Politics and Policies
Cap and trade (carbon trading) system
Cap-and-trade is a policy that is designed to "cap" greenhouse gas (GHG) emissions. The "cap" is a limit set by a government entity (such as the EPA) on any specific pollutant (such as GHGs). This cap is enforced by the entity selling permits to the GHG-emitting companies. These permits give allowances for a certain number of GHG emissions, or any other pollutant. Without a permit, a company cannot release GHG emissions.
The "trade" part of the program is when companies are able to sell the allowances to other companies. For instance, if Company A has a permit but they manage to get their emissions below their permit allowances, they can sell the leftover part, allowance cheaply to Company B, who cannot afford lowering emissions. Over time, the cap limits are reduced in a specified fashion so that emissions are reduced.
Over time, the cap limits are reduced in a specified fashion. This reduces emissions.
A cap-and-trade program also works in a less straightforward way. As the cap goes down, the price of the pollutant increases. When used for GHGs, particularly CO2, it sends a message to businesses telling them to invest in renewable energy technologies because of the rising prices.
Carbon tax and carbon dividend system
A carbon tax is a tax that a government puts on carbon dioxide emissions that fossil fuel companies would have to pay for every x amount of carbon dioxide they release. It puts a price on the environmental impact, sending a message telling companies that what they do has an impact. In addition, the company is forced to raise prices (not by the government, just to keep up with the cost), which makes the company unattractive for consumers. Consumers would then switch to a company that is, a) a cleaner fossil fuel company, or b) a renewable energy company. Either way, the dirtiest fossil fuel companies would mostly go out of business. Slowly, carbon taxes can wipe out the fossil fuel industry.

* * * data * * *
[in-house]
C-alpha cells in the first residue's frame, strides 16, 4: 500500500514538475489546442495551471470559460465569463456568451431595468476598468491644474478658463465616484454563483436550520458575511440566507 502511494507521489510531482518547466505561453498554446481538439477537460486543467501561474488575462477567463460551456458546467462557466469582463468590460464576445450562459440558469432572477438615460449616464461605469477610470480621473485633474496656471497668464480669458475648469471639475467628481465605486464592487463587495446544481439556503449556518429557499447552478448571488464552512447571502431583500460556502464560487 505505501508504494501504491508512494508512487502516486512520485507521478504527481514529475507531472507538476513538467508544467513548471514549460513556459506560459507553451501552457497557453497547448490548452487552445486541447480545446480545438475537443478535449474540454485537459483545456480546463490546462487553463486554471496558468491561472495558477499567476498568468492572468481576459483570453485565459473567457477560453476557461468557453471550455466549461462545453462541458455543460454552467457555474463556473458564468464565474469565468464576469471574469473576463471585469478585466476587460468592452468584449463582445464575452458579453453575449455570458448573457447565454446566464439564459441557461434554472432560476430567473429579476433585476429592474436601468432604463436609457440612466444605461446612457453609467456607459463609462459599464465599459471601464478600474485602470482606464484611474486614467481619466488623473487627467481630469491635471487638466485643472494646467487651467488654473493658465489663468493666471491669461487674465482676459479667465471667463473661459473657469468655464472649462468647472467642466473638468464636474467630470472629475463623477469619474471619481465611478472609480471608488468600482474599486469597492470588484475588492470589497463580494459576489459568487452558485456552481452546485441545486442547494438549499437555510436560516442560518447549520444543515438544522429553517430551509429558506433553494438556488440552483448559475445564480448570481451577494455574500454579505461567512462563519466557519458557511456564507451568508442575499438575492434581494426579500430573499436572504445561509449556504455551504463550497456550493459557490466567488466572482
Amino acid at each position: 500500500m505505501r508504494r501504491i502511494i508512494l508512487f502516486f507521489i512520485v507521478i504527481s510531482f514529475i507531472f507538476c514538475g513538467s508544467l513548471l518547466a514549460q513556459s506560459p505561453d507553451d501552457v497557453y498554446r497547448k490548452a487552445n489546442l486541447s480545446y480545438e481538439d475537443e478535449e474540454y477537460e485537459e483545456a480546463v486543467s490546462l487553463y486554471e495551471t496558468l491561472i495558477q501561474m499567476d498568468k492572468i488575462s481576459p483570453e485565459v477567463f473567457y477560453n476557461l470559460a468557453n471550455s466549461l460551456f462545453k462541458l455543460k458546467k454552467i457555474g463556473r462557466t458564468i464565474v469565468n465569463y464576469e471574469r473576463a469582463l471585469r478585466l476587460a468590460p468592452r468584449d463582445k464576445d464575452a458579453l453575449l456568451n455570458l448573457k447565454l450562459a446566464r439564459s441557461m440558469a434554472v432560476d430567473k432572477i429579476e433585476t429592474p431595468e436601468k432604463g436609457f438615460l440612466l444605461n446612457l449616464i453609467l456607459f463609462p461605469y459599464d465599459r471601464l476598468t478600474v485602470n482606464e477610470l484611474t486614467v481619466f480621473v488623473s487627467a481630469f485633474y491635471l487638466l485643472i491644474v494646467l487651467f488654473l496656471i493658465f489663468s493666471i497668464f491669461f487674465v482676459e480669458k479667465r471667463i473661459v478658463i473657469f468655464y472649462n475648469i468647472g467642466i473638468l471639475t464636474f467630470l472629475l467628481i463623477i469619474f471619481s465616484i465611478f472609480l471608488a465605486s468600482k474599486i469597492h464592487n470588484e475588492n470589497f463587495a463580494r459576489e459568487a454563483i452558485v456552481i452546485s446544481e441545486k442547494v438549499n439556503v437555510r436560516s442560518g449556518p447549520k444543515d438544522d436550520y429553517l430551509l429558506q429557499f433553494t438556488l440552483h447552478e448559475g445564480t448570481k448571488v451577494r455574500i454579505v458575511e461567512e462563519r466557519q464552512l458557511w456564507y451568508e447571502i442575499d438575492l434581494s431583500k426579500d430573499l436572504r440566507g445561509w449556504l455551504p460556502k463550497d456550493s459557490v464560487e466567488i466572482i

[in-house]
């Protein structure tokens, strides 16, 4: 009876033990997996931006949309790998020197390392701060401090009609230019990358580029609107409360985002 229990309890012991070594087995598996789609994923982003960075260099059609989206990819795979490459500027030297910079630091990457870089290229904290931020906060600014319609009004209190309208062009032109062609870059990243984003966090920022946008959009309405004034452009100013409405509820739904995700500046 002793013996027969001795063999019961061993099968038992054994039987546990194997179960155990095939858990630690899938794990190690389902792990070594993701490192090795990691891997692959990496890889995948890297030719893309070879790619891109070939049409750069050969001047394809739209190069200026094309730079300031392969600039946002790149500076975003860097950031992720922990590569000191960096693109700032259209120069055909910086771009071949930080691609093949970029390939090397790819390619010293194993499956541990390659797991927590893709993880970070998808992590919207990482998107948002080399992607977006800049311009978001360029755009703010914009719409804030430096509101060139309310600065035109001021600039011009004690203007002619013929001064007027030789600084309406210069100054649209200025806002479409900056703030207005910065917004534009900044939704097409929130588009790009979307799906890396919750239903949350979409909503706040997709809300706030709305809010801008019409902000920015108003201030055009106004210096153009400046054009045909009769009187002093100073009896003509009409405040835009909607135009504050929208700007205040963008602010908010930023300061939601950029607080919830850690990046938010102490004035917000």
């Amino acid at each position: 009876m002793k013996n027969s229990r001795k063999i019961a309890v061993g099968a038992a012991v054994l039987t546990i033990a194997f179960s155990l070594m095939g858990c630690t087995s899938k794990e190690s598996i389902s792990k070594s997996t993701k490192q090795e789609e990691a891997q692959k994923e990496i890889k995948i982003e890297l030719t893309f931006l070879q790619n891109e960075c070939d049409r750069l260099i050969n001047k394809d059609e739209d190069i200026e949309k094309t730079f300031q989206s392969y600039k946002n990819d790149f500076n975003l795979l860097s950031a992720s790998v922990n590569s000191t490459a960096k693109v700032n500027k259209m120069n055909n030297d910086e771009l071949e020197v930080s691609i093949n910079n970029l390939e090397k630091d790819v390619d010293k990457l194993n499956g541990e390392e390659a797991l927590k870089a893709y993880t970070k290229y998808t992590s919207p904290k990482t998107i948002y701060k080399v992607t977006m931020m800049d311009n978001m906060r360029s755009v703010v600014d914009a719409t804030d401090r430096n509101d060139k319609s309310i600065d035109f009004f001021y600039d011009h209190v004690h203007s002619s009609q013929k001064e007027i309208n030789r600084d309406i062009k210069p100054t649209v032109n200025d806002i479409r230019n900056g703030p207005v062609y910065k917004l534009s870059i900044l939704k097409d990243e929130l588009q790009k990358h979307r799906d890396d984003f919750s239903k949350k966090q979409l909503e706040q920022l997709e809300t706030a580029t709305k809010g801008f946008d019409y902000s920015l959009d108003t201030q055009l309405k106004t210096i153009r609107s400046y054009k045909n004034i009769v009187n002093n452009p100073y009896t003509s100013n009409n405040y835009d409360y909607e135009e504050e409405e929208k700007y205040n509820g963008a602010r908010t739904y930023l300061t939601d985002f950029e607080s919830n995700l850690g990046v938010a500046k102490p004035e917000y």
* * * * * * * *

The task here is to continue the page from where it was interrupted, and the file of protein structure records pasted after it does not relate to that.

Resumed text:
However, this "economic war" has negative impacts on customers. They are affected by the rising prices, so environmental groups and lawmakers came up with a carbon dividend system, which is exactly the same as a carbon tax system, but the money collected is not kept by the government, but rather returned to consumers in the form of dividends, usually every quarter. This makes back almost all if not all of the money lost back.
Climate Politics and Policies Planned and in Action
Reach carbon neutrality by 2050 (and 80%-95% emissions reduction)
Greenhouse gas emissions: 40% below 1990 levels by 2030
Transportation: Invent a 100% carbon neutral fuel by 2030
Greenhouse gas emissions: 1990 levels by 2020: COMPLETED IN 2016
Transportation: Reduce oil use in cars and trucks by 50% by 2030
Clean energy: 50% renewable energy by 2026
Clean energy: 60% renewable energy by 2030
Clean energy: 100% renewable energy by 2045
Energy efficiency: Double the efficiency of existing buildings by 2030
Energy efficiency: Make heating fuels more efficient
Greenhouse gas emissions: Reduce methane and hydrofluorocarbons to 40% below 2013 by 2030
Launched in 2013, California's cap and trade program is one of the largest in the world, and is expected to reduce greenhouse gas emissions by more than 16% by 2020, and an additional 40% by 2030. The cap and trade program is part of the state's emissions reductions target